Annular Eclipse of the Sun in Avila, Spain

                October 3, 2005  by Chris Malicki

It is my philosophy that one should travel anywhere in the world to experience a total eclipse of the sun; anywhere on the same continent for an annular eclipse; and anywhere within a one-day-drive for a partial event.  However, this theory is not always strictly adhered to - this year's annular eclipse on Oct. 3, 2005 would take place in Europe and Africa.  Who can resist the prospect of beautiful, historical Spain with a high probability of clear skies?  This adventure enticed my wife, Liz, and me.   As a result, on Sept. 29, we flew to Lisbon, Portugal (there are no direct flights to Madrid), rented a car, and drove towards the eclipse path to see our lucky 13th central solar eclipse. Before the heavenly event, we spent a few days touring the mediaeval cities of Caceres and Plasencia.

Caceres

Plasencia

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On Sunday, October 2, we arrived in the historic city of Avila, northwest of Madrid.  Hotels in Spain are often houses previously owned by the nobility that have been transformed into modern lodgings, and ours was called the Palacio Valderrabanos, an old villa originally built in 1370 and located five steps away from the Cathedral.  Dare we suggest a possible blessing in the future?  So far, the skies were crystal clear without a cloud to be seen.

Avila   Puerta de San Vicente

Avila   northern walls

Avila from Cuatro Postes

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In our previous 9 totals and 3 annulars, we had never been completely clouded out.  Was number 13 going to be a lucky number?  Alas, early morning skies presented with clouds.  The existence of so many churches in Avila reassured us that with much praying something good was bound to happen and with this thought in mind, lo' and behold,  the clouds dissipated rapidly and the entire eclipse had a beautiful clear sky.   Ancient Avila is completely encircled by an impressive mediaeval wall interspaced with numerous towers and arched gates.  We made our way to the Puertra de la Malaventura, a gateway in the southwest part of the city and set up our viewing equipment just outside the imposing fortress wall.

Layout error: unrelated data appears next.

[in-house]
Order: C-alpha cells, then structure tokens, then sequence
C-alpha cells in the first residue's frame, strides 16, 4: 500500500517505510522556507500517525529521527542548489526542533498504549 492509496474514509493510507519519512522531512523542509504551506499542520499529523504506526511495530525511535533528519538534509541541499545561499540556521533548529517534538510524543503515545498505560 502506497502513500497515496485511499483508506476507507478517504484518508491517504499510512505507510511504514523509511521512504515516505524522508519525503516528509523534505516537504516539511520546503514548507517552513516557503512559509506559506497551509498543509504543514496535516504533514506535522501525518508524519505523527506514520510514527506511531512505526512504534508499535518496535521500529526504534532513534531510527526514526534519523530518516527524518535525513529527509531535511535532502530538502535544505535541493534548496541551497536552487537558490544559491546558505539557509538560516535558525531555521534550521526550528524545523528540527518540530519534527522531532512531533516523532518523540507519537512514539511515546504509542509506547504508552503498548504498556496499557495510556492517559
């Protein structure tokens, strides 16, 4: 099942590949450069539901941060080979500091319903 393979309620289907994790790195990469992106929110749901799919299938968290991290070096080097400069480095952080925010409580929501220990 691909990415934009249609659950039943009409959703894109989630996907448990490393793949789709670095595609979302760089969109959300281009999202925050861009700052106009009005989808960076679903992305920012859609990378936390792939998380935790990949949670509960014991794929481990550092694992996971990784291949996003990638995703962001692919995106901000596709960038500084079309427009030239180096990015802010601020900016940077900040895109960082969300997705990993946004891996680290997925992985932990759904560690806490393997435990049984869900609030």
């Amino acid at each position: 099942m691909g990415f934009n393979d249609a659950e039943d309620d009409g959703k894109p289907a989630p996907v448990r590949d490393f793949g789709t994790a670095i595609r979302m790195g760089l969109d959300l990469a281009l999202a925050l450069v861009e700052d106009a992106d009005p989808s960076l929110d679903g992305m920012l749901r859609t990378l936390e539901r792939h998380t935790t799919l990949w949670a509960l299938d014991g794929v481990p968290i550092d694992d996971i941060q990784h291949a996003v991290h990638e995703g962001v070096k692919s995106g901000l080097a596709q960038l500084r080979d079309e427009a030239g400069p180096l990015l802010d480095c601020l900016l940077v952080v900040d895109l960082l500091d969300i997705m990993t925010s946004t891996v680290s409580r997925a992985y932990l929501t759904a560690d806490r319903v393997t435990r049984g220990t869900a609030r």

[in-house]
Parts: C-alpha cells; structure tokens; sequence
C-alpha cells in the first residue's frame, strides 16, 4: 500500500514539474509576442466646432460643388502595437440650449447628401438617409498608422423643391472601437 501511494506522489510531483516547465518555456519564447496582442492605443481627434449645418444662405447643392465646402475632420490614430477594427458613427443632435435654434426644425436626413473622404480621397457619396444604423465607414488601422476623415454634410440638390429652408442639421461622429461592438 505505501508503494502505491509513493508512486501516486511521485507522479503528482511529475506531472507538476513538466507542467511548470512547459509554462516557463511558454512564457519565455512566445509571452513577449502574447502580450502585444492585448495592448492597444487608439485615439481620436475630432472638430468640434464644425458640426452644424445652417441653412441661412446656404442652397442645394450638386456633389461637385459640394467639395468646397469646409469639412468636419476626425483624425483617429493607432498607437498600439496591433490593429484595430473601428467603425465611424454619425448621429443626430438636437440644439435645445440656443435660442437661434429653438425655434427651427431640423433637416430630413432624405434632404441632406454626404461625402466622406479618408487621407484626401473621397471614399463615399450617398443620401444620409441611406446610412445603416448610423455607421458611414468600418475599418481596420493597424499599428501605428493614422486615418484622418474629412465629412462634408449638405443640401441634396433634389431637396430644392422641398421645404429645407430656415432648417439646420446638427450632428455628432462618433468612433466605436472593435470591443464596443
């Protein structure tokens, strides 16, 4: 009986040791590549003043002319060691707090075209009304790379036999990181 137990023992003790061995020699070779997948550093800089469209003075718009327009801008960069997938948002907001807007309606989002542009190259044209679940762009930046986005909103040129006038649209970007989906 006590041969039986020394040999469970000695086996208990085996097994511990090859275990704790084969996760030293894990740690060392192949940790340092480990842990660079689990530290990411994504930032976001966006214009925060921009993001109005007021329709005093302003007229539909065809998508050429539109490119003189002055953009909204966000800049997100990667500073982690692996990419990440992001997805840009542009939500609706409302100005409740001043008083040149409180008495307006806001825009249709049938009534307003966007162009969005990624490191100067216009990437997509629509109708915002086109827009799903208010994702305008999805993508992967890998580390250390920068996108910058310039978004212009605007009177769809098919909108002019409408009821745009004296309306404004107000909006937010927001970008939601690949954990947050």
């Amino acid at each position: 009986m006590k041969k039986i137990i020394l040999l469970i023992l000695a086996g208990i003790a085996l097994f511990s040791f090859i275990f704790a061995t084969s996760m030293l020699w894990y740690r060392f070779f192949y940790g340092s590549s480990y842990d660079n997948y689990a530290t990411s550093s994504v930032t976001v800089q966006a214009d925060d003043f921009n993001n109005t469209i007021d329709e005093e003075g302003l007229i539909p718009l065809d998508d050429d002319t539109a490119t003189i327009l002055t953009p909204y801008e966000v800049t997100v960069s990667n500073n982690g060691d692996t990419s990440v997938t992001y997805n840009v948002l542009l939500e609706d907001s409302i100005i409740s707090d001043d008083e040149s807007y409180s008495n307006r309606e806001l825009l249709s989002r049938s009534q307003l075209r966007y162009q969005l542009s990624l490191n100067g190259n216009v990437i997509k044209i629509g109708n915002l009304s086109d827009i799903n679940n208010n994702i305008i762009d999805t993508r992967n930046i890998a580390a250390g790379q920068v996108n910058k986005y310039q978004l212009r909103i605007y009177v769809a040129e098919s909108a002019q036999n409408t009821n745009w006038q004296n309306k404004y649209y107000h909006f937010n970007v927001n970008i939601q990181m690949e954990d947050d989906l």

Liz observed with 11 x 80 binoculars and Bader solar filters. I used an ETX filtered scope. These instruments were simple but effective in viewing the moon traveling across the solar disc. During the eclipse, notes were taken concerning environmental and ambience changes as well the dramatic and dynamic view of the solar horns as they raced to close together during annularity.   This phase was observed rather than photographed. As a result, we have images of deep partial phases. Annularity was imprinted only on our minds and not on paper. (Other websites have some great images of the annular phase.) 

 

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I viewed first contact (where the moon first touches the sun) at 9:40 a.m. local time. At that time, I measured shade temperature at 8 1/2 degrees C. The temperature hovered at this temperature almost unchanged all the way to annularity, being 8 degrees at 10:30, and down to 7 degrees at 11:00 right after annularity. By 11:45, it had risen to 9 1/2 degrees. Liz likes to see when the "eclipse look" first becomes evident - the surroundings, despite full daylight, take on a pale "sickly" yellowy type of glow. She noted the eclipse look at 10:30 a.m. At this time, a nun, on her way from the chapel of St. Teresa, stopped to talk with us and observed the deep partial phase through our binoculars. She had taken an astronomy course in Avila the year before and was quite interested in the event. At the time of maximum eclipse, Liz noted that birds were flying around with great activity looking for their roosting places.  The following day, newspapers stated that there were no birds around at the time of the eclipse in stark contrast to the usual state of events.